For generations, the horned boy has lain in his glass coffin deep in the woods outside Fairfold. The townspeople party around him and tourists come to gawk and take selfies, but nothing ever rouses him from his enchanted sleep. Hazel and her brother Ben have each grown up at least half in love with the horned boy and the magic and mystery he represents, even though they know quite well just how dangerous such things can be — for Fairfold is a town living an uneasy truce with the magical beings that dwell all around it, and not all the Fair Folk are benign.
Hazel and Ben always wanted to be heroes. With her sword and his music, they’ve already vanquished several bad fae between them. But time and tragedy have worn away at their ambition, if not their bond. Then, one autumn day, the horned boy wakes up.
Unlike the gentle prince of their romantic daydreams, this boy is a dangerous stranger, on the run from the malevolent Alderking. A terrifying monster is stalking him and the town, and desperate for a scapegoat, Fairfold is turning on its own. The truce is breaking down. In order to save their friends and family, Hazel and Ben must become those long-ago heroes again and confront the secrets they’ve been keeping from each other — and, especially, the ones they’re keeping from themselves.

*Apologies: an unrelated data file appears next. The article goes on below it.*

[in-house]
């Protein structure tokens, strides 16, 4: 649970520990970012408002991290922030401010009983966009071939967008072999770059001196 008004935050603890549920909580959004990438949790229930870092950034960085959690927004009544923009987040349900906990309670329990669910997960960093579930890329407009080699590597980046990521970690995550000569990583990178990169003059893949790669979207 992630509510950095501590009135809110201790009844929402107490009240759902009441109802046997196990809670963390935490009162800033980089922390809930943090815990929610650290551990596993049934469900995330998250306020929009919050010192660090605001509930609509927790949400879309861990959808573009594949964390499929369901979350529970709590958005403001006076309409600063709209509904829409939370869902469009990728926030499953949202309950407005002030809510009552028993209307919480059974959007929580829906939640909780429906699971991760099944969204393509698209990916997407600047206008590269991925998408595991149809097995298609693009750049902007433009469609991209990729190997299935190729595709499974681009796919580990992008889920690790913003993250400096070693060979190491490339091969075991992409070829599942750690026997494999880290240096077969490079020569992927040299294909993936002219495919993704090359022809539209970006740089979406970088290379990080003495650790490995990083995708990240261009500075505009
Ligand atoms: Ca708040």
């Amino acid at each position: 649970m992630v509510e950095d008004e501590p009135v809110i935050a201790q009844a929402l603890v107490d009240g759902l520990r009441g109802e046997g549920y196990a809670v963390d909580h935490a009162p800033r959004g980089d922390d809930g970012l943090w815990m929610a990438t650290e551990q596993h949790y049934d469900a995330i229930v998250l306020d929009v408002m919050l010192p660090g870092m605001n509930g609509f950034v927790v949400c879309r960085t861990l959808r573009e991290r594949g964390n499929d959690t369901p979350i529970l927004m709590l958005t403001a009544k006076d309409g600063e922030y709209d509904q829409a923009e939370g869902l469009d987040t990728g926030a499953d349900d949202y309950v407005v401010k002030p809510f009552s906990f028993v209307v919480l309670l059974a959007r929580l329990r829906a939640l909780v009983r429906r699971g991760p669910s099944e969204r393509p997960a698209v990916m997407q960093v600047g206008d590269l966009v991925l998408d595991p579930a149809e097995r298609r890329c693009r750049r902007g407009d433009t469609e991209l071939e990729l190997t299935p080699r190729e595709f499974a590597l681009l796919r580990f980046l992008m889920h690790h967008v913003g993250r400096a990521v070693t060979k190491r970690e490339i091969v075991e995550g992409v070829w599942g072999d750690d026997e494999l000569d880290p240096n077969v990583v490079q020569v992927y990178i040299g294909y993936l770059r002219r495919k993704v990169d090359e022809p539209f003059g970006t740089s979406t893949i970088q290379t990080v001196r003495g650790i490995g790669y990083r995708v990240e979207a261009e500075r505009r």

Holly Black has a knack for depicting the kind of world that the reader yearns to be a part of, and yet is also rather grateful not to be. Her fairies are the deliciously creepy kind: inscrutable, amoral, alluring, dangerous. Pairing this ancient tradition with modern human relationships that are complex yet relatable, “Forest” is a satisfying work of standalone urban fantasy: rich, bold and thoroughly compelling.
“The Darkest Part of the Forest” is appropriate for readers ages 13 – 17.
(c) 2015 King Features Synd., Inc.